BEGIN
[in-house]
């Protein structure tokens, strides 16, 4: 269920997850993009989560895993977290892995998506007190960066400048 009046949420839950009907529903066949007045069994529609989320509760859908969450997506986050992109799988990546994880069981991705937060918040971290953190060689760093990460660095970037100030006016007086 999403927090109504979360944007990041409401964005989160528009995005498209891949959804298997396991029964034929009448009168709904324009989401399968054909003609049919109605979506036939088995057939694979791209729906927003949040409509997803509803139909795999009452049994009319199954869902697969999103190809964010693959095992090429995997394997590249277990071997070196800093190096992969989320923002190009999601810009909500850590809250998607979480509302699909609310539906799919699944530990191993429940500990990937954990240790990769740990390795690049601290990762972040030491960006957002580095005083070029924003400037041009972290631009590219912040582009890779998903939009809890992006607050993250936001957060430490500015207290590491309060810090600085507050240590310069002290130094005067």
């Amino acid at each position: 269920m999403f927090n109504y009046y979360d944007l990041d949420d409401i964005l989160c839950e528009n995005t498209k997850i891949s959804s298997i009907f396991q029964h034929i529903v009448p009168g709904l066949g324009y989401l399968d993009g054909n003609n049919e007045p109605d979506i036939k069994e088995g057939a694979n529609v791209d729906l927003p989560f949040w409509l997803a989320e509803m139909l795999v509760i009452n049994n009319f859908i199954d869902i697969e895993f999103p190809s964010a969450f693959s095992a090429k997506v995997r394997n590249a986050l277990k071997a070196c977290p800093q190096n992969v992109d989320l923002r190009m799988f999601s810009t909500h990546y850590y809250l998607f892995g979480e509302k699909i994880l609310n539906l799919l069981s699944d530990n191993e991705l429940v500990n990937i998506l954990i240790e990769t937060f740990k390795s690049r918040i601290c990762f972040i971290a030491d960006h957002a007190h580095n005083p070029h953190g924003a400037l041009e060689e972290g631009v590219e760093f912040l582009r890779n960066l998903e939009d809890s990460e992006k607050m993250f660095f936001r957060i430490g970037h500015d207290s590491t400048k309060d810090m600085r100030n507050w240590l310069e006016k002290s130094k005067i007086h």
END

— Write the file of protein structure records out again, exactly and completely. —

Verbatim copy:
[in-house]
């Protein structure tokens, strides 16, 4: 269920997850993009989560895993977290892995998506007190960066400048 009046949420839950009907529903066949007045069994529609989320509760859908969450997506986050992109799988990546994880069981991705937060918040971290953190060689760093990460660095970037100030006016007086 999403927090109504979360944007990041409401964005989160528009995005498209891949959804298997396991029964034929009448009168709904324009989401399968054909003609049919109605979506036939088995057939694979791209729906927003949040409509997803509803139909795999009452049994009319199954869902697969999103190809964010693959095992090429995997394997590249277990071997070196800093190096992969989320923002190009999601810009909500850590809250998607979480509302699909609310539906799919699944530990191993429940500990990937954990240790990769740990390795690049601290990762972040030491960006957002580095005083070029924003400037041009972290631009590219912040582009890779998903939009809890992006607050993250936001957060430490500015207290590491309060810090600085507050240590310069002290130094005067």
């Amino acid at each position: 269920m999403f927090n109504y009046y979360d944007l990041d949420d409401i964005l989160c839950e528009n995005t498209k997850i891949s959804s298997i009907f396991q029964h034929i529903v009448p009168g709904l066949g324009y989401l399968d993009g054909n003609n049919e007045p109605d979506i036939k069994e088995g057939a694979n529609v791209d729906l927003p989560f949040w409509l997803a989320e509803m139909l795999v509760i009452n049994n009319f859908i199954d869902i697969e895993f999103p190809s964010a969450f693959s095992a090429k997506v995997r394997n590249a986050l277990k071997a070196c977290p800093q190096n992969v992109d989320l923002r190009m799988f999601s810009t909500h990546y850590y809250l998607f892995g979480e509302k699909i994880l609310n539906l799919l069981s699944d530990n191993e991705l429940v500990n990937i998506l954990i240790e990769t937060f740990k390795s690049r918040i601290c990762f972040i971290a030491d960006h957002a007190h580095n005083p070029h953190g924003a400037l041009e060689e972290g631009v590219e760093f912040l582009r890779n960066l998903e939009d809890s990460e992006k607050m993250f660095f936001r957060i430490g970037h500015d207290s590491t400048k309060d810090m600085r100030n507050w240590l310069e006016k002290s130094k005067i007086h």